The personal narrative in art has always fascinated me. The concepts of who we are, what we project, how we carry ourselves and our story through these ever changing and shifting times that we navigate, and how that can all be flipped in an instant of recognition.
All these ideas started to flood my mind after viewing the Artists Wanted, Top 50 People’s Choice Artists for their recent contest The Power of Self. I applaud all the artists involved for their contributions, willingness to take a risk, and for their confidence and trust in putting themselves out there for the world to see.
It is not an easy task tackling self portraiture, and the topic begs the question of where does one begin, and what angle does one take in today’s modern age?
Are you limited to the physical self, your home, location, or space, your belongings, your race, religious beliefs or gender, or can one strive to articulate a bigger vision based on the intangible aspects of one’s personality such as emotions, ideas, and dreams?
I question if creating art isn’t just all a process of self reflection when broken down to the core level.
Is every artwork one makes autobiographical? Can an artist be summed up by a single object they create or a body of work? Does the act of creating a self portrait liberate the artist from any preconceived notion of self? Is there room for reinterpretation over time? Can what we make today transform into something new tomorrow?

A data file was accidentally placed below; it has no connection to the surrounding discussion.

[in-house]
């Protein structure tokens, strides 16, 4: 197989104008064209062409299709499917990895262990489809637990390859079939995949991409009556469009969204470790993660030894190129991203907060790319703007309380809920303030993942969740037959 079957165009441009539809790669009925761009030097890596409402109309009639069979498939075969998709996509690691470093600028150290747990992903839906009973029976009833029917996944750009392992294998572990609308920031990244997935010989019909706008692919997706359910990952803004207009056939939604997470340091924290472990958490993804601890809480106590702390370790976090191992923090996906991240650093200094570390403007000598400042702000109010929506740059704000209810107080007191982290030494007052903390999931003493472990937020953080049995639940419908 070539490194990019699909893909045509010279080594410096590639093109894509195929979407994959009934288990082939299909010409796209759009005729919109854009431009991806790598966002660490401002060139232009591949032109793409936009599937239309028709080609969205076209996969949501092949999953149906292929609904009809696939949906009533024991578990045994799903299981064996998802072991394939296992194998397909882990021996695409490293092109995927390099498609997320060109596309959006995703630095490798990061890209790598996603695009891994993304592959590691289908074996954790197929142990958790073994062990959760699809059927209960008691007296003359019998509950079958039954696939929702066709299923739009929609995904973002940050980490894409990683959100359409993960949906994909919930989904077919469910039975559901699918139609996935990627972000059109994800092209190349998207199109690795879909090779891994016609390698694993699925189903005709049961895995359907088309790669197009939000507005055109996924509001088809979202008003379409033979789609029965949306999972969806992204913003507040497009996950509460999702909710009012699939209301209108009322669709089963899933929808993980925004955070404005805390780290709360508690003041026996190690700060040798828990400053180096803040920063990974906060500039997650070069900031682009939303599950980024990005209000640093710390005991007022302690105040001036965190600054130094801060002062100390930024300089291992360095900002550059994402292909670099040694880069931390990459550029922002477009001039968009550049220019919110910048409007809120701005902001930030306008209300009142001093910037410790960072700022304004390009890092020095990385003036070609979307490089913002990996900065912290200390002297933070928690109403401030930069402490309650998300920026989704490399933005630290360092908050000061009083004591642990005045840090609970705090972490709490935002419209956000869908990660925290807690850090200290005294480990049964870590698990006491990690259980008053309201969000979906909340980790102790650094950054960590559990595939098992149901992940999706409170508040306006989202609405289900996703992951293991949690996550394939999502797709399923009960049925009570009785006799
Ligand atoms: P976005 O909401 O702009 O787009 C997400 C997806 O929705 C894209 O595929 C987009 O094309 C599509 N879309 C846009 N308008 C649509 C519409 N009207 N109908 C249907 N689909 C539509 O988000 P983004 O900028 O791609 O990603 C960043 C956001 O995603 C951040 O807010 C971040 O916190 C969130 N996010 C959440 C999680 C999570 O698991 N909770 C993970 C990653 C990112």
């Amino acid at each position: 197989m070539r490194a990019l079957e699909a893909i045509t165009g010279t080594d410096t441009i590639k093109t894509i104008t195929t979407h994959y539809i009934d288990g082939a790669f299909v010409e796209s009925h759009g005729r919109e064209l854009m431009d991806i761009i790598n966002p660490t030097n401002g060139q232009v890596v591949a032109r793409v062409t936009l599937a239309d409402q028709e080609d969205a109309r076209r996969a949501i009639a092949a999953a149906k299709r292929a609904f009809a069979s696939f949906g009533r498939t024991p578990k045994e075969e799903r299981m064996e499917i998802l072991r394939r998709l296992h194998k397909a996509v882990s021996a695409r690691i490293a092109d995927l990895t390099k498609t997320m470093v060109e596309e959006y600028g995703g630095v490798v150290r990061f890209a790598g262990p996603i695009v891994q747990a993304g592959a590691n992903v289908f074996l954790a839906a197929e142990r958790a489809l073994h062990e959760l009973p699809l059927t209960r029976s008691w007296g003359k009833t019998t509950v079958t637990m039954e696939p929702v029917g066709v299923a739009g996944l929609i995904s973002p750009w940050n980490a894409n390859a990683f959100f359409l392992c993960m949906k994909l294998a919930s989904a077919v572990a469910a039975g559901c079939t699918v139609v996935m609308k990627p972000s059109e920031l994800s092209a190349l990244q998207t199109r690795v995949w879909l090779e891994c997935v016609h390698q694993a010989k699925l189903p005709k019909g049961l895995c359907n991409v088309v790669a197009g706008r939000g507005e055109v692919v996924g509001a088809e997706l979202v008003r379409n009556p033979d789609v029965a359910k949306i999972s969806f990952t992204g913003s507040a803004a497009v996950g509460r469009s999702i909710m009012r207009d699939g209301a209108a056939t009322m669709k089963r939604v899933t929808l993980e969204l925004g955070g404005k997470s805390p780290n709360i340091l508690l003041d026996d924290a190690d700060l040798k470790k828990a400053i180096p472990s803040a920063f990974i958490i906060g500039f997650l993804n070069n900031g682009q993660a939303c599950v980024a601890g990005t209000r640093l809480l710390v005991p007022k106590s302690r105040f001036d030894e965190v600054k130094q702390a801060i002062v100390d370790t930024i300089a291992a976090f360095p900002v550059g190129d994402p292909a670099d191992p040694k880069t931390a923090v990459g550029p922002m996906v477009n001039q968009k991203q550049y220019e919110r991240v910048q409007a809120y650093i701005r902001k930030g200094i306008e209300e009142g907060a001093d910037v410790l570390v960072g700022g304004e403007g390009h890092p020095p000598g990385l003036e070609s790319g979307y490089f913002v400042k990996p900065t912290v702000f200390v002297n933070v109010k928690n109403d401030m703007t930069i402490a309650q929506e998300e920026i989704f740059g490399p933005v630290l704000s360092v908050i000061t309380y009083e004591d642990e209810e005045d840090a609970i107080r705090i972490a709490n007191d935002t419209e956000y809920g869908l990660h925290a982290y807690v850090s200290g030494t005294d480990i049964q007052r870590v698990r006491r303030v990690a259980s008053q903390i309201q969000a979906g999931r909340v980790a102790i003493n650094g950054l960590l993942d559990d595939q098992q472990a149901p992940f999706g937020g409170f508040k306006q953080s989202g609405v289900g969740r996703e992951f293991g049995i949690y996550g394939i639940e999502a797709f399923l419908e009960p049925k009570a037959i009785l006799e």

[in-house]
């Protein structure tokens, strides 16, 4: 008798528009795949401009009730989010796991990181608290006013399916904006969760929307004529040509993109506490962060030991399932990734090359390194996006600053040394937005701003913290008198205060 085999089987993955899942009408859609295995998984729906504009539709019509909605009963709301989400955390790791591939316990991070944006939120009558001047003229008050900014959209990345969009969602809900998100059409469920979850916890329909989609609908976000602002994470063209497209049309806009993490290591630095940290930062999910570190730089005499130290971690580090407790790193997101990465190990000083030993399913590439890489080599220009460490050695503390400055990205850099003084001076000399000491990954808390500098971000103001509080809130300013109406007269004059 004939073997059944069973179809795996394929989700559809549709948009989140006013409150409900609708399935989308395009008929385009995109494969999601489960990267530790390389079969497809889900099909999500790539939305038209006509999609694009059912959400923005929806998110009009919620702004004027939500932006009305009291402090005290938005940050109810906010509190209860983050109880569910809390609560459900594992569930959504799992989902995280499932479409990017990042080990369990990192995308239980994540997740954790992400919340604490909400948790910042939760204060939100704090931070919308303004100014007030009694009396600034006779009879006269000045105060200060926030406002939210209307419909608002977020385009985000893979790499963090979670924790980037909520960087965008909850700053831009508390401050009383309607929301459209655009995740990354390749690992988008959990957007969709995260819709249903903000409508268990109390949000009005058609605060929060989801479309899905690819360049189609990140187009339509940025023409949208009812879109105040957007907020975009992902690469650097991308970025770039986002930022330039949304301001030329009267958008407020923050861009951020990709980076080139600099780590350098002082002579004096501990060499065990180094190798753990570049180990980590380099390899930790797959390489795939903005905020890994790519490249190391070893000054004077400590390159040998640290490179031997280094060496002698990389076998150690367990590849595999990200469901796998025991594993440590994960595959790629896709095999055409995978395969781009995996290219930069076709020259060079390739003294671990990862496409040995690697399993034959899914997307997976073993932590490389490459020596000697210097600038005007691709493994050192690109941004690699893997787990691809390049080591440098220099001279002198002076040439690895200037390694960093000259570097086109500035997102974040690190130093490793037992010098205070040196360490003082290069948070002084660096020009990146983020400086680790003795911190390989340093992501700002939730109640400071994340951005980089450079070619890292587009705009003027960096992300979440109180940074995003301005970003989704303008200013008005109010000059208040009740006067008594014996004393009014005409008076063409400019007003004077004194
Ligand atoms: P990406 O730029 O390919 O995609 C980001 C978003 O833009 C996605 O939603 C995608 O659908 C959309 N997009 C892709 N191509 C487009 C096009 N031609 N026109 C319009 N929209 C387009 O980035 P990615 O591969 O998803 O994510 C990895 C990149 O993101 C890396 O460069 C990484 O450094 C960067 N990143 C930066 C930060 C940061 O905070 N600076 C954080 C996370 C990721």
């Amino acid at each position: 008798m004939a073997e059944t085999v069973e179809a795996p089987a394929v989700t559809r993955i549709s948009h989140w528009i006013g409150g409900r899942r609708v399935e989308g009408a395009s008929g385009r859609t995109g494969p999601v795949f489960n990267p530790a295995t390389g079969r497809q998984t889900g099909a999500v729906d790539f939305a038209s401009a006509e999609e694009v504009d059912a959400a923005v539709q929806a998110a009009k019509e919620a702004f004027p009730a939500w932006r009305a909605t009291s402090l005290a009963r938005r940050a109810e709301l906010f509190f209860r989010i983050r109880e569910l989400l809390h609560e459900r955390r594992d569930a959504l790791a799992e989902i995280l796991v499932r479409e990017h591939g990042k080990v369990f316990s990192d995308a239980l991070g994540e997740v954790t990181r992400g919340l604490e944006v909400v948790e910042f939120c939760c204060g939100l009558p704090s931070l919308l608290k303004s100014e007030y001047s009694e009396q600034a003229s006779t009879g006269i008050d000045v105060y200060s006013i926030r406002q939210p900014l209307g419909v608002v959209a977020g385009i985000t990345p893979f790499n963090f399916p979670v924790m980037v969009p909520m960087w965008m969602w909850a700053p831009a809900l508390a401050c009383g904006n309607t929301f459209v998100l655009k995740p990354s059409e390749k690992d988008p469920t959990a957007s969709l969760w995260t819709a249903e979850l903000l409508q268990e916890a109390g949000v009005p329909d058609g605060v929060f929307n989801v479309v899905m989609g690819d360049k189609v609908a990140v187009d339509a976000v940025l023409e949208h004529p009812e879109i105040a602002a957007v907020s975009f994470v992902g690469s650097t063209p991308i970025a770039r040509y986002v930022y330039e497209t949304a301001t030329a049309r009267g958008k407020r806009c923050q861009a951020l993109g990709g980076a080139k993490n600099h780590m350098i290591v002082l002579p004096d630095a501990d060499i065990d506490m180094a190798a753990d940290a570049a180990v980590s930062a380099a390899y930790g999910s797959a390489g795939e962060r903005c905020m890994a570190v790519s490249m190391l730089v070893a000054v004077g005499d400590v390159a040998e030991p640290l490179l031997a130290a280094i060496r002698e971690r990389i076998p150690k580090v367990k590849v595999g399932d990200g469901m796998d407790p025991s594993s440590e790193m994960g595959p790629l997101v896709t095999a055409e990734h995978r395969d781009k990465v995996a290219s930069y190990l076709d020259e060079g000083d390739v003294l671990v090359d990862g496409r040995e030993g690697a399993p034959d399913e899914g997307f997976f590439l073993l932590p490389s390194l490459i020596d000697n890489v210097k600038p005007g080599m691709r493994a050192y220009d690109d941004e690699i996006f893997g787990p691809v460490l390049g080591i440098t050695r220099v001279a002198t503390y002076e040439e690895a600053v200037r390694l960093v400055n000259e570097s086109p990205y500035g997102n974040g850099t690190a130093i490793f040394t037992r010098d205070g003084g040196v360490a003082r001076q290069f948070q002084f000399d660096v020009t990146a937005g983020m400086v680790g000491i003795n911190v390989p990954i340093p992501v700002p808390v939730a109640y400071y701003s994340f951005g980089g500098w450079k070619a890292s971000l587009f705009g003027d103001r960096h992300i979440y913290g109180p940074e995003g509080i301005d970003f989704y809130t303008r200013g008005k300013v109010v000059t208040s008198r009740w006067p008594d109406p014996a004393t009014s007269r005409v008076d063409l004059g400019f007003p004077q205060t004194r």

These are questions I pondered while absorbing the images from artists; Marlon Henao, Annett Reimer, Rebekka Guldleifsdottir, Sarah Ann Loreth, Carolee Beckham, Dominique Brunzlik, and Jessica Browne-White who all utilize different techniques and avenues in addressing the scope of these ideas.
In a world oversaturated with images and one where everyone now carries a camera built into their cellphones, we as artists have to take into account how we are perceived and what we present to the public eye. We must be keenly aware of not only what we show in galleries and online, but also be aware that there will be (regardless of what precautions we take) some innate implication, assumptions, and judgments based on our appearance and not the merit of the work itself.
So we must continue to fight the good fight and do our best to be open to new ideas, new people, and new modes of translation.
In the end though we can only see the world through our own eyes and know intimately our own thoughts and ideas. However through practice, patience, and with mindfulness and empathy we can learn to see the world, our peers, and ourselves objectively and as players in a universal game we all play.
Art helps us see the chess board for what it is.